1c Elect Director Gustavo Lara Cantu Against For
1d Elect Director Craig Macnab For For
1e Elect Director JoAnn A. Reed For For
1f Elect Director Pamela D.A. Reeve Against For
1g Elect Director David E. Sharbutt For For
1h Elect Director James D. Taiclet, Jr. For For
1i Elect Director Samme L. Thompson Against For
2 Ratify Deloitte & Touche LLP as Auditors Against Against
3 Advisory Vote to Ratify Named Executive Officers’ Compensation Against Against

Corporate Governance Issues at American Tower

Looking at SharkRepellent.net for provisions unfriendly to shareowners:SharkRepellent

  • Special meetings can only be called by shareholders holding not less than 25% of the voting power.

American Tower Proxy Proposal Deadline for Next Year

Mark your calendar to submit future proposals:

Pursuant to Rule 14a-8 promulgated under the Exchange Act, to be included in the Proxy Statement and form of proxy relating to our 2016 Annual Meeting, we must receive any proposals of stockholders intended to be presented at the meeting no later than December 11, 2015. In addition, any proposals must comply with the other requirements of Rule 14a-8.

Warnings

Be sure to vote each item on the proxy. Any items left blank are voted in favor of management’s recommendations. (See Broken Windows & Proxy Vote Rigging – Both Invite More Serious Crime). I generally vote against pay packages where NEOs were paid above median in the previous year but make exceptions if warranted. According to Bebchuk, Lucian A. and Grinstein, Yaniv (The Growth of Executive Pay), aggregate compensation by public companies to NEOs increased from 5 percent of earnings in 1993-1995 to about 10 percent in 2001-2003.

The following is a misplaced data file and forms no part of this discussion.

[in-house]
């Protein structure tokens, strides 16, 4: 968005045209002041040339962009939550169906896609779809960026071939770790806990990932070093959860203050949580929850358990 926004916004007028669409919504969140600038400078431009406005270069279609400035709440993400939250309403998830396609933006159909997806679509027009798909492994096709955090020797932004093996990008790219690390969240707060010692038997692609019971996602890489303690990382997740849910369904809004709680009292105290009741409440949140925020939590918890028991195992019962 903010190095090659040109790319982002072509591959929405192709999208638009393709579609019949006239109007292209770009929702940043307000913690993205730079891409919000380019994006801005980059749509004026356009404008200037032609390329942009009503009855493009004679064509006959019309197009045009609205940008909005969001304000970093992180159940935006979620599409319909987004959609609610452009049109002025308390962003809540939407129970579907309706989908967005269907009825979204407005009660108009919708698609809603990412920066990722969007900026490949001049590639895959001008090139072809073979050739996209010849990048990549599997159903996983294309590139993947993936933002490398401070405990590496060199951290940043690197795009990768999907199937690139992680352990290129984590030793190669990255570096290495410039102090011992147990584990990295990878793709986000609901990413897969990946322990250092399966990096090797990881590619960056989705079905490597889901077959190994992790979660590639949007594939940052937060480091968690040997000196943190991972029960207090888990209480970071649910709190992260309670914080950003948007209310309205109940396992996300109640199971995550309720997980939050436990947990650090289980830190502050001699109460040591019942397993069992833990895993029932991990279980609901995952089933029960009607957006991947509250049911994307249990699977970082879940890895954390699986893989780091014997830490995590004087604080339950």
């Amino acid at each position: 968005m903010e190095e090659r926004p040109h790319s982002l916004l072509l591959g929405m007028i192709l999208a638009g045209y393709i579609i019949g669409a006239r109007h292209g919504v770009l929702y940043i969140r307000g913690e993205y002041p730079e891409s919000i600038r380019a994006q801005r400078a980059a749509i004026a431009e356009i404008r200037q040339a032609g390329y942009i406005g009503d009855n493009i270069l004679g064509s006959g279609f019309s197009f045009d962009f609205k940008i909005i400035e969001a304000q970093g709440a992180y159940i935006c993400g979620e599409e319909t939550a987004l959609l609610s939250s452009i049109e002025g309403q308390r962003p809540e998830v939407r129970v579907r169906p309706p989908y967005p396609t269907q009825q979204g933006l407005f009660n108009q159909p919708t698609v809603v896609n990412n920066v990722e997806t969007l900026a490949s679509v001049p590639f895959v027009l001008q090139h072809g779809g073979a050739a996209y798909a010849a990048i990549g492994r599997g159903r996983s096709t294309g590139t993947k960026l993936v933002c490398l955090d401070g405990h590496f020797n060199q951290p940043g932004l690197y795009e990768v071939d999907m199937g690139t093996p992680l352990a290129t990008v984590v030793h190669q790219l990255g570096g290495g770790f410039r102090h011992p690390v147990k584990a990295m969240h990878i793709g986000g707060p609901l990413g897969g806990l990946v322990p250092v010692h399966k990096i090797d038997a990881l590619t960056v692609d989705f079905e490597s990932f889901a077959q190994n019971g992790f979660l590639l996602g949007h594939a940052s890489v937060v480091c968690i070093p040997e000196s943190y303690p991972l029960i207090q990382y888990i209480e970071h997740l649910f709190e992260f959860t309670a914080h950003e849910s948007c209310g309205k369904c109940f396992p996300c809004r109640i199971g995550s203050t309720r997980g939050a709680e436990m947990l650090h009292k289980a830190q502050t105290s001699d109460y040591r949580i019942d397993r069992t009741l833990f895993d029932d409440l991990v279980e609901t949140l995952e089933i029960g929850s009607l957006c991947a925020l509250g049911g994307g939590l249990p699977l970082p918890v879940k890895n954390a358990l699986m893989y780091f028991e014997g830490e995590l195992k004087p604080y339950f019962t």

Few firms admit to having average executives. They generally set compensation at above average for their “peer group,” which is often chosen aspirationally. While the “Lake Woebegone effect” may be nice in fictional towns, “where all the children are above average,” it doesn’t work well for society to have all CEOs considered above average, with their collective pay spiraling out of control. We need to slow the pace of money going to the 1% if our economy is not to become third world. The rationale for peer group benchmarking is a mythological market for CEOs.

Economic performance explains only 12% of variance in CEO pay. More than 60% is explained by company size, industry, and existing company pay policy. None of those are performance driven. Additional findings by Mark Van Clieaf of Organizational Capital Partners, as reported in The Alignment Gap Between Creating Value, Performance Measurement, and Long-Term Incentive Design:

  • Some 75% of companies have no balance sheet or capital efficiency metrics in their disclosed performance measurement and long-term incentive plan design.
  • Only 17% of companies specifically disclose return on invested capital or economic profit as a long-term performance measure for long-term executive compensation.
  • Some 47% of S&P 1500 companies over the last five years (2008 – 2012) did not generate a positive cumulative economic profit or return on invested capital greater than their cost of capital.
  • More than 85% of the S&P 1500 have no disclosed line of sight process metrics aligned to future value such as innovation and growth drivers.
  • Only 10% of all long-term incentives have a disclosed longest performance period for named officers of greater than three years.